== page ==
Howard Diamond Quoted – By Corrie Driebusch, The Wall Street Journal – Wall Street’s self-regulator has pulled back a plan to make brokers tell clients about big-money bonuses they get for changing firms, saying the proposal needs changes.
About Howard Diamond
Chief Operating Officer and General Counsel – A legal and business background combined with over a decade of experience in the wealth advisory space. Already a successful lawyer and litigator, the growth of Diamond Consultants presented a new career opportunity for Howard in 2005. Learn more...
Howard Diamond Quoted – By Liz Skinner, InvestmentNews – Advisers need to practice the pitch they’ll use to persuade clients to switch to a different firm with them, because those conversations could get much more difficult.
By Howard Diamond, Financial Advisor IQ – As a longtime fan of classic rock, I am frequently reminded of The Clash’s 1982 hit “Should I Stay or Should I Go?” when I encounter advisors who have mixed feelings about relocating their practice or going independent. Often these folks have a sense that they are not at the right place and wonder if growth opportunities might be outside the confines of their current firm. In these situations, I find most advisors do not spend nearly enough time doing the strategic analysis that should go into a decision of this magnitude. And poor planning can potentially have disastrous effects both on the advisor’s bottom line and the end-client’s overall experience.
Howard Diamond Quoted – By Joan Warner, Financial Advisor IQ – FA-IQ asked Diamond Consultants managing director and COO Howard Diamond for his view of the broker recruiting landscape going into 2014.
Backs to the wall, wirehouses renew legal efforts to stem team breakaways – with junior partners sparking the tension
Howard Diamond Quoted – By Lisa Shidler, RIABiz – A rash of recent lawsuits filed by wirehouses against breakaways are bad news for advisors — even though they ultimately achieve their objective of independence. Though many of these cases get settled within six weeks, they still cause massive headaches for advisors because they eat up their time, making it harder to recruit clients.
Howard Diamond Quoted, Financial Planning – With wirehouses offering juicy retention packages, don’t try to go dollar for dollar to compete with them, said headhunter Howard Diamond, managing director of Diamond Consultants. Instead offer things that play to your own strengths: the appeal of independence; work-life balance options such as letting a parent work at home two days a week; or equity in lieu of upfront cash. Another idea is to give some of your smaller clients to a new recruit, to show that you’re willing to part with some of your book of business. And make sure you know what makes your firm attractive: “You need to be able to tell your story better,” Diamond said. “Have your value proposition in spectacular shape.”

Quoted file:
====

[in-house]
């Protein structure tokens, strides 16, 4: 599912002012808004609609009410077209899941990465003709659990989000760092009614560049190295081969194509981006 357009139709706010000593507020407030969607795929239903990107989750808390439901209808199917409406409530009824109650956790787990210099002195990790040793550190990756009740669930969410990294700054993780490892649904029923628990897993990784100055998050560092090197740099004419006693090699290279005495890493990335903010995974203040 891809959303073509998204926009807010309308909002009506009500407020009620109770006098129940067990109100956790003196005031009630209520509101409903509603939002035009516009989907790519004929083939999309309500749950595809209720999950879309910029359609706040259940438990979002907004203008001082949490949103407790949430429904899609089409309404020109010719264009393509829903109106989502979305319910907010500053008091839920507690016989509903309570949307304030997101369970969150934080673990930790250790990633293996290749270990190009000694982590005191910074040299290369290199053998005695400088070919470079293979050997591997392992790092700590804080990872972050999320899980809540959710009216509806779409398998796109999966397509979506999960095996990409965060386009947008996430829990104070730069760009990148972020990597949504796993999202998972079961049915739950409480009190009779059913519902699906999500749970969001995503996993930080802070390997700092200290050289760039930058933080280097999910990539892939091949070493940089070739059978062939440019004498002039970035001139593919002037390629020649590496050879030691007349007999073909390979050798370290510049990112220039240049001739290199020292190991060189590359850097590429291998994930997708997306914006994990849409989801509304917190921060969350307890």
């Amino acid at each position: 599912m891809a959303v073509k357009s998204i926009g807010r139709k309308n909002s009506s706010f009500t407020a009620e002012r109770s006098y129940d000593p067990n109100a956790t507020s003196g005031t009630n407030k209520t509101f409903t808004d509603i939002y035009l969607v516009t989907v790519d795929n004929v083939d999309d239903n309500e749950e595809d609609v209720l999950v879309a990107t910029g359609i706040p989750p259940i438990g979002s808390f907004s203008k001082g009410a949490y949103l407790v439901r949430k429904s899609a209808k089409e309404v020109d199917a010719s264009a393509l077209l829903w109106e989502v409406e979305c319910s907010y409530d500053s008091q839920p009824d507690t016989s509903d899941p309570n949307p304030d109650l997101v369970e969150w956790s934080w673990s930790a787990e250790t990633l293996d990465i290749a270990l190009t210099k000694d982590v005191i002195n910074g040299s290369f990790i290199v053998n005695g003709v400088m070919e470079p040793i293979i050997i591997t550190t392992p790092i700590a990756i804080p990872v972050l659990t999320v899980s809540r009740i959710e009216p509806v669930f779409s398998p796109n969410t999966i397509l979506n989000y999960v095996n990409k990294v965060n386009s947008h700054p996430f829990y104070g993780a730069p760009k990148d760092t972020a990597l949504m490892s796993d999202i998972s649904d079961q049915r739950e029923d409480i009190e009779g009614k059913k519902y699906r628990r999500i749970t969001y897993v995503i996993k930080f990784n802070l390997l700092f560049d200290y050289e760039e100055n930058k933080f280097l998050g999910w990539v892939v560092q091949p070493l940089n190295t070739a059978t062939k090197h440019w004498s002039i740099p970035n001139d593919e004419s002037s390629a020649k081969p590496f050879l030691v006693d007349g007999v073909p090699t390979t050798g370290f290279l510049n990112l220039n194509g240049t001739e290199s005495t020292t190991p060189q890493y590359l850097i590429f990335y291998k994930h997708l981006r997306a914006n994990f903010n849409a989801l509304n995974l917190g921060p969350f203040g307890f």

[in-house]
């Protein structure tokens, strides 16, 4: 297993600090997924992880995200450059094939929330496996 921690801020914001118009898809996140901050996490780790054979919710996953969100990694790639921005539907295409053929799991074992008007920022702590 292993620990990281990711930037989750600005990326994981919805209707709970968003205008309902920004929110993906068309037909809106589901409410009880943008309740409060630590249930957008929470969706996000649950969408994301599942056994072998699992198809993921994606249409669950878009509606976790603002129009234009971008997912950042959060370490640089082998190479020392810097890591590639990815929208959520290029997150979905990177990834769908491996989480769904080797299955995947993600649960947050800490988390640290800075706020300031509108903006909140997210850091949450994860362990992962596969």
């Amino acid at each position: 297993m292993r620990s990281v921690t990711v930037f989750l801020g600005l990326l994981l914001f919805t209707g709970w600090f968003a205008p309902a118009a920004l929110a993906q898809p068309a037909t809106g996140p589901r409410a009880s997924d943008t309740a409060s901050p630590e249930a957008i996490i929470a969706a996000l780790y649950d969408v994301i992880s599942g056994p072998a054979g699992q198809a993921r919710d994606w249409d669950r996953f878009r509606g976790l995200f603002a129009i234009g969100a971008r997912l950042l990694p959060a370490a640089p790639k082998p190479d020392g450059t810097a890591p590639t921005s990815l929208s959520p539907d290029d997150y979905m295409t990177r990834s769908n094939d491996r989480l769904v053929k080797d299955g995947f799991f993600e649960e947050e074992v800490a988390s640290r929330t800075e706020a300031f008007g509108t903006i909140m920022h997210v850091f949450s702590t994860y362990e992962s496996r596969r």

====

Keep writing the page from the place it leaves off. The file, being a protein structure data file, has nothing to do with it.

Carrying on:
Howard Diamond Quoted, Bloomberg – Breaking into the brokerage business is getting tougher as declining fees make small accounts less profitable and government restrictions on unsolicited calls make phone sales taboo. That’s leaving big firms struggling to replace a retiring generation of advisers who helped accumulate trillions of dollars of assets and generated steady profits for years.
By Howard Diamond, WealthManagement.com – FINRA last week released Regulatory Notice 13-02 that proposes to require disclosure of financial incentives (recruiting “bonuses”) paid to financial advisors to change firms. In the Executive Summary to the Notice, FINRA indicates that the purpose of the rule change is “to address conflicts of interest relating to recruitment compensation practices.” As you know, currently financial advisors are not required to disclose the financial incentives they receive when switching from one brokerage to another.
Howard Diamond Quoted – By John Aidan Byrne, New York Post – Wall Street has had its fill with the Type-A risk takers who can cost a firm billions after they have made their millions and moved on. The hiring focus now is on the back-office compliance staff to rein in the risk takers. But the Street also can’t find enough rock-star talent to advise America’s wealthiest individuals.
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